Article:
Public insurers continue to face serious problems, especially when—in theory at least—they are precluded from competing with private insurers. And as their financial objectives are tightened, their accounting arrangements made more open and transparent and as they are told to be “more commercial,” so they face what I have long seen as the sheer impossibility of achieving both of the twin objectives of breaking even/not making losses and accumulating reserves/provisions whilst not competing with private insurers. The key here is whether or not in the real world there is a sufficient volume of “non-loss making” business which the private sector is unable/unwilling to do so as to provide the public insurers with sufficient premium income not only to the meet claims and losses but also to pay their overheads and administration costs.

In my view, in the ST trade finance area, sooner or later the only role for the public sector will be to provide contingent reinsurance against the possible severe contraction of the private reinsurance market. Apart from all else, very few public insurers now have the IT power or buyer status records or economies of scale or the credit limit expertise to produce or operate world class and internationally competitive ST facilities, including for small exporters.

The MLT area is more complex, difficult and sensitive. Cases often have a very high value and very long horizons of risk. However, for insurers to be able to offer an efficient and valuable service to exporters and lenders, they would need to be handling cases on a day to day basis. Only then will staff have the necessary up to date market knowledge and relevant current technical expertise. This is not a theoretical area. You need to be in the market or out of it. Insurers can’t be mothballed and brought back into fully operative and efficient life by the kiss of some prince!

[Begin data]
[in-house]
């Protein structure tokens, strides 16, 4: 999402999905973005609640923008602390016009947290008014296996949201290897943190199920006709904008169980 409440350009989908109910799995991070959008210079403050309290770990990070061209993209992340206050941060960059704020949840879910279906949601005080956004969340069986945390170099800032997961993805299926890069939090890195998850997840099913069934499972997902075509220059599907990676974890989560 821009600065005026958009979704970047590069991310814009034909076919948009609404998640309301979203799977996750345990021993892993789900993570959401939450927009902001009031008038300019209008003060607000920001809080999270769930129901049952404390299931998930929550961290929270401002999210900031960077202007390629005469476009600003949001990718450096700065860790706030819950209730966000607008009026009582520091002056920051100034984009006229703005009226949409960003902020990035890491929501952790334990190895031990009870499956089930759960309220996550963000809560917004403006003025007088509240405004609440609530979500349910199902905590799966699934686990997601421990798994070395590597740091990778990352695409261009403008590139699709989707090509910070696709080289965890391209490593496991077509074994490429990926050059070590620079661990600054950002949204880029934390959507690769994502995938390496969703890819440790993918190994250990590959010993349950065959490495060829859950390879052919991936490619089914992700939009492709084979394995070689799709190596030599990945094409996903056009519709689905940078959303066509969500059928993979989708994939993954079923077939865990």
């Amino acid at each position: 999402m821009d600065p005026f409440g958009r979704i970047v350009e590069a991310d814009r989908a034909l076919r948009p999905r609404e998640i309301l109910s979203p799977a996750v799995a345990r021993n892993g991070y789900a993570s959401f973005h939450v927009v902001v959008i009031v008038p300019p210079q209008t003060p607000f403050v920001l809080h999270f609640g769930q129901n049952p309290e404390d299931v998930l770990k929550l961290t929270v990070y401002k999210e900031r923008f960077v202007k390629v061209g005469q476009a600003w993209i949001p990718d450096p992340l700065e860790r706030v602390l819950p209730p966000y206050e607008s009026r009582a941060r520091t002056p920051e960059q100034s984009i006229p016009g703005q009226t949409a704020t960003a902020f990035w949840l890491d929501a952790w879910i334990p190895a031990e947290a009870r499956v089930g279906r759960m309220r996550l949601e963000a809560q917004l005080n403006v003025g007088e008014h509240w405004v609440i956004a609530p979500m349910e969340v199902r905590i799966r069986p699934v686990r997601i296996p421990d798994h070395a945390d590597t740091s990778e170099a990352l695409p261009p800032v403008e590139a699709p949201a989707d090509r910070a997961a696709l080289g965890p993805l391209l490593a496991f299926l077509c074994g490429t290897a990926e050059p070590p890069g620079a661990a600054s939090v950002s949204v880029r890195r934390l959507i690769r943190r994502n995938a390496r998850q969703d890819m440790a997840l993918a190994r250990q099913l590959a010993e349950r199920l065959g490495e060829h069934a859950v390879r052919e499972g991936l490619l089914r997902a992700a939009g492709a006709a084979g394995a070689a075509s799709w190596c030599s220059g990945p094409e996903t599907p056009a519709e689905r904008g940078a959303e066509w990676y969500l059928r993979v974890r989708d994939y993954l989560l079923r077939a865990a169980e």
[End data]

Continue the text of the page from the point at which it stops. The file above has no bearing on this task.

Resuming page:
For the future, I confess to increasingly holding the view that for MLT business, the medium and long term role of the public sector may best be to leave the fronting and processing of business to private insurers and for the public contribution to be as providers of capacity or reinsurers. MIGA, as a multilateral IFI, may be the exception for various reasons.

I appreciate of course that this view may not be universally welcomed but it is surely better than death by a thousand cuts or “reviews.” Many of my former colleagues may strongly disagree with me, but I cannot escape the feeling that a reinsurance/capacity provider role begins to have a certain inevitability about it. ■


Malcolm Stephens, CB, is well known in trade credit and political risk insurance circles, having served as Chief Executive of the UK export credit agency ECGD, as Secretary General of the International Union of Export Credit and Investment Insurers, and in senior government and banking positions. He has also assisted in the establishment and development of ECAs in Eastern and Central Europe. Mr. Stephens is a prolific writer and speaker as well as a consultant on export and trade, project finance and export credit and investment insurance. He is Group Chairman of International Financial Consulting Ltd.